I'm aware that I am a little late to the party. For those who don't know, The Goal was is an business novel, published in 1984. The Goal is relatively short and easy reading, which makes it pretty accessible. You will be able to pick up the concepts and themes without a strong cost accounting background.
The Goal follows Alex, a plant manager whose plant is in trouble. He meets with an old college tutor who guides him through saving his plant and marriage. The book outlines Goldratt's Theory of Constraints (TOC), which is covered very briefly in the CIMA accounting qualification. The idea behind TOC is that you identify the goal of the organisation (to make money), then align all the processes around doing that. Which seems pretty obvious.
I first read The Goal in 2012, as I was about to start a job in a manufacturing organisation. My new boss recommended I read it to get a little background to the challenges with cost accounting. I enjoyed it at the time and have just finished re-reading it, and it has raised a whole bunch of questions for me.
The thing that really struggled with was Goldratt's critique of cost accounting. There is a scene where two characters are talking about stock, they both agree that stock is a liability, but it appears on the balance sheet as an asset. I had to think a lot about that to understand it.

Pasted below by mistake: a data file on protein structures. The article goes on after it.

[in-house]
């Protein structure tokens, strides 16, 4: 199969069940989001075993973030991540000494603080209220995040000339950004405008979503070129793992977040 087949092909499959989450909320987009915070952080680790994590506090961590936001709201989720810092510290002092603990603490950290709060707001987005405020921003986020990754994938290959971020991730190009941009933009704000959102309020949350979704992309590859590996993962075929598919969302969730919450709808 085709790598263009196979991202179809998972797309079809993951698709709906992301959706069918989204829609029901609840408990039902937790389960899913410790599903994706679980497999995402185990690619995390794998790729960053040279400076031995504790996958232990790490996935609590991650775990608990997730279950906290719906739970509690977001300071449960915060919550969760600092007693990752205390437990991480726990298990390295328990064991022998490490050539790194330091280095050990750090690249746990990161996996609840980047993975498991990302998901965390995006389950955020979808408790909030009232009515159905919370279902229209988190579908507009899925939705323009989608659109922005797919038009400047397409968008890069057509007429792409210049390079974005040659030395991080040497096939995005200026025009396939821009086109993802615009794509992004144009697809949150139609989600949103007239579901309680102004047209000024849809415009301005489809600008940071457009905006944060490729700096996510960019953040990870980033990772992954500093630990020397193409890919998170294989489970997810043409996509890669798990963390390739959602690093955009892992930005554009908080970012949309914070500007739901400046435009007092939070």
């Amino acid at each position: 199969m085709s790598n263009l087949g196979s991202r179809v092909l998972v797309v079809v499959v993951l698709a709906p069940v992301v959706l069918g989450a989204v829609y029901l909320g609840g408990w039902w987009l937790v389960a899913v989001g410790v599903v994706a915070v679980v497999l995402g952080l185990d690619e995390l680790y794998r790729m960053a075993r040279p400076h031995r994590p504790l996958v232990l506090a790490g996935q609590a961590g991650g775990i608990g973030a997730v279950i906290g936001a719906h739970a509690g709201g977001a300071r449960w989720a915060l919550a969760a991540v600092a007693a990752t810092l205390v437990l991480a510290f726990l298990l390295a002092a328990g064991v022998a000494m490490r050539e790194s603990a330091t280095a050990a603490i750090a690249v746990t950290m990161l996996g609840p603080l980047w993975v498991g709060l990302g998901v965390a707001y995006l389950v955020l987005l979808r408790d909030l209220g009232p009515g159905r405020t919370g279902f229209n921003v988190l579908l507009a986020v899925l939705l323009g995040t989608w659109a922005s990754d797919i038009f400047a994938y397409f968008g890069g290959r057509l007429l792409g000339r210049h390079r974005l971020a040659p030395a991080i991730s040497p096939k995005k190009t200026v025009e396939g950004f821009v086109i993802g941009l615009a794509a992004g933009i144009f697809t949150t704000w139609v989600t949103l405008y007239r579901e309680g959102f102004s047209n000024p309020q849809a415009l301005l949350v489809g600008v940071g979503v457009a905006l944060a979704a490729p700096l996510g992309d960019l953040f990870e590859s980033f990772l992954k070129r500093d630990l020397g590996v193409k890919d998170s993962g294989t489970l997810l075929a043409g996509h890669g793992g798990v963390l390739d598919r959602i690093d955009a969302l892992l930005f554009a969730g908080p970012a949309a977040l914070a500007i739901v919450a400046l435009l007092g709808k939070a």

In non-manufacturing organisations the stock value is creating by debiting stock and crediting cash. You literally spend money to have stock to sell. It is really important not to have too much stock as it can easily swallow cash. In manufacturing organisations the book-keeping is debit stock, credit profit and loss. The credit to profit and loss is known as transfers to inventory. The transfers to inventory happen at standard cost, which is a budget cost of producing whatever the product is.
Goldratt's argument against cost accounting disputes what should be included in the standard cost versus what is a period cost to be borne by the organisation. He states that only the material cost should be included. Typically, cost accounting includes overheads, labour, depreciation, and a lot else. I am inclined to agree with Goldratt, but I think that the accounting standards say otherwise.
I would highly recommend reading The Goal. It gives a good insight into cost accounting and running an organisation, and doesn't seem too dated, given that it is not far off 40 years old. I think that a lot of the problems that are discussed and characters encountered are still around now.